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Galectin-1, a member of the family of beta-galactoside binding proteins, has growth regulatory and immunomodulatory activities. We report here that galectin-1, expressed by stromal cells in human thymus and lymph nodes, is present at sites of cell death by apoptosis during normal T-cell development and maturation. Galectin-1 induced apoptosis of activated(More)
Apoptotic elimination of T cells at sites of inflammation or infiltration into tumors limits an effective immune response. T cell apoptosis can be initiated by a variety of triggers, including galectin-1, a soluble, secreted lectin that binds to oligosaccharide ligands on cell surface glycoproteins, or to oligosaccharide ligands on extracellular matrix(More)
Genetic and biologic observations suggest that pigs may serve as "mixing vessels" for the generation of human-avian influenza A virus reassortants, similar to those responsible for the 1957 and 1968 pandemics. Here we demonstrate a structural basis for this hypothesis. Cell surface receptors for both human and avian influenza viruses were identified in the(More)
We describe that galectin-1 (gal-1) is a receptor for the angiogenesis inhibitor anginex, and that the protein is crucial for tumor angiogenesis. gal-1 is overexpressed in endothelial cells of different human tumors. Expression knockdown in cultured endothelial cells inhibits cell proliferation and migration. The importance of gal-1 in angiogenesis is(More)
Galectin-1 induces apoptosis of human thymocytes and activated T cells by an unknown mechanism. Apoptosis is a novel function for a mammalian lectin; moreover, given the ubiquitous distribution of the oligosaccharide ligand recognized by galectin-1, it is not clear how susceptibility to and signaling by galectin-1 is regulated. We have determined that(More)
Regulated glycosylation controls T cell processes, including activation, differentiation and homing by creating or masking ligands for endogenous lectins. Here we show that stimuli promoting T helper type 1 (TH1), TH2 or interleukin 17-producing T helper (TH-17) differentiation can differentially regulate the glycosylation pattern of T helper cells and(More)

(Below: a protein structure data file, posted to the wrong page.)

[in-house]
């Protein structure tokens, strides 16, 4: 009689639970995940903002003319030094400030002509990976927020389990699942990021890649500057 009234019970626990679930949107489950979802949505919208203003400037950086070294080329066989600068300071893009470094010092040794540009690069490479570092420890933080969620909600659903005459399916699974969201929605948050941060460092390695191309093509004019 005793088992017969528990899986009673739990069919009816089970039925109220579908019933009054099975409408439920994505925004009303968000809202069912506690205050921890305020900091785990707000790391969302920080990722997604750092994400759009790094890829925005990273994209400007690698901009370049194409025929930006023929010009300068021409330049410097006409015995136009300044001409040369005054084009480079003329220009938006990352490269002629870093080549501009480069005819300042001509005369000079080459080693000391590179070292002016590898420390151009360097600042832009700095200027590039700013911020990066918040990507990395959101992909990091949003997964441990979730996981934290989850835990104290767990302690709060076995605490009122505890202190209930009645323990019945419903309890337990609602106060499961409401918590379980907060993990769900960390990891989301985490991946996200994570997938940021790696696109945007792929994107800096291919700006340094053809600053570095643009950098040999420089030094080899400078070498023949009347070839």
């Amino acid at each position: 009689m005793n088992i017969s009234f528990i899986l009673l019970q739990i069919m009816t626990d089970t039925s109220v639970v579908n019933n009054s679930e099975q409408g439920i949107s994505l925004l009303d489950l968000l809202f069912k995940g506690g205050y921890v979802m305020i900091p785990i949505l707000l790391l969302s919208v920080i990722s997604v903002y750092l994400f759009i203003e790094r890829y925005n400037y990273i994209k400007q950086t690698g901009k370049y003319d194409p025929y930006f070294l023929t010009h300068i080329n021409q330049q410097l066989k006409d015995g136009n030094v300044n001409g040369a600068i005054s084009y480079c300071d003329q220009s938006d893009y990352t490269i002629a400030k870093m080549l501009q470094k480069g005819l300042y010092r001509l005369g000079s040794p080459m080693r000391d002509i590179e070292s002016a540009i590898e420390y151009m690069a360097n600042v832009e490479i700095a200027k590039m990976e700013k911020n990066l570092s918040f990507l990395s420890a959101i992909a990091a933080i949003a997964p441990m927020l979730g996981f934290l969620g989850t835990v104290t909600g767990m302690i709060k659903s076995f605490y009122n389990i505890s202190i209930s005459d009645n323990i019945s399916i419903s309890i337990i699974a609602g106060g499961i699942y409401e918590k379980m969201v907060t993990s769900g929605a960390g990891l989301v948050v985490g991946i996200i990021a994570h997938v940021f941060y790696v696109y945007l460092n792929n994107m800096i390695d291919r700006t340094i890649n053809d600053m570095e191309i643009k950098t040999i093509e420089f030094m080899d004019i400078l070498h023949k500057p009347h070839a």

Control of cell death is critical in eukaryotic development, immune system homeostasis, and control of tumorigenesis. The galectin family of lectins is implicated in all of these processes. Other families of molecules function as death receptors or death effectors, but galectins are uniquely capable of acting both extracellularly and intracellularly to(More)
Galectin-1, a beta-galactoside binding protein, is produced by thymic epithelial cells and binds to human thymocytes. We have previously reported that galectin-1 induces the apoptosis of activated T lymphocytes. Because the majority of thymocytes die via apoptosis while still within the thymus, we tested whether galectin-1 could induce the apoptosis of(More)
Galectins are a family of mammalian beta-galactoside-binding proteins that positively and negatively regulate T cell death. Extracellular galectin-1 directly induces death of T cells and thymocytes, while intracellular galectin-3 blocks T cell death. In contrast to the antiapoptotic function of intracellular galectin-3, we demonstrate that extracellular(More)
Galectin-1, an endogenous lectin expressed in lymphoid organs and immune-privileged sites, induces death of human and murine thymocytes and T cells. Galectin-1 binds to several glycoproteins on the T cell surface, including CD7. However, the T cell surface glycoprotein receptors responsible for delivering the galectin-1 death signal have not been(More)